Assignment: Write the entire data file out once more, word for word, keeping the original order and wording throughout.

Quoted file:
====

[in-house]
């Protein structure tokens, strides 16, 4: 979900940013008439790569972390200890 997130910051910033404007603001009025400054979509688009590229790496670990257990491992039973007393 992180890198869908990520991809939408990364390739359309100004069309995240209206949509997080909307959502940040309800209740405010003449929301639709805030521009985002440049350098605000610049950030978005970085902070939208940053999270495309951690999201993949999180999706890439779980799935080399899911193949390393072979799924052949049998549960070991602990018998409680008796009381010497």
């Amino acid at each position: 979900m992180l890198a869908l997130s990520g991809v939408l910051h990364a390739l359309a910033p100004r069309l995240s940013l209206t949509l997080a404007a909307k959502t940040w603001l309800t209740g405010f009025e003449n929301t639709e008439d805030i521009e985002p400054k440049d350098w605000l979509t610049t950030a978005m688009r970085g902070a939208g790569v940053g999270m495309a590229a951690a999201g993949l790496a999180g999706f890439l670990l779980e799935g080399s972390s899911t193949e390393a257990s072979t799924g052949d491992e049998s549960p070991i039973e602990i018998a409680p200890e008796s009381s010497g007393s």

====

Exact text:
[in-house]
């Protein structure tokens, strides 16, 4: 979900940013008439790569972390200890 997130910051910033404007603001009025400054979509688009590229790496670990257990491992039973007393 992180890198869908990520991809939408990364390739359309100004069309995240209206949509997080909307959502940040309800209740405010003449929301639709805030521009985002440049350098605000610049950030978005970085902070939208940053999270495309951690999201993949999180999706890439779980799935080399899911193949390393072979799924052949049998549960070991602990018998409680008796009381010497």
């Amino acid at each position: 979900m992180l890198a869908l997130s990520g991809v939408l910051h990364a390739l359309a910033p100004r069309l995240s940013l209206t949509l997080a404007a909307k959502t940040w603001l309800t209740g405010f009025e003449n929301t639709e008439d805030i521009e985002p400054k440049d350098w605000l979509t610049t950030a978005m688009r970085g902070a939208g790569v940053g999270m495309a590229a951690a999201g993949l790496a999180g999706f890439l670990l779980e799935g080399s972390s899911t193949e390393a257990s072979t799924g052949d491992e049998s549960p070991i039973e602990i018998a409680p200890e008796s009381s010497g007393s």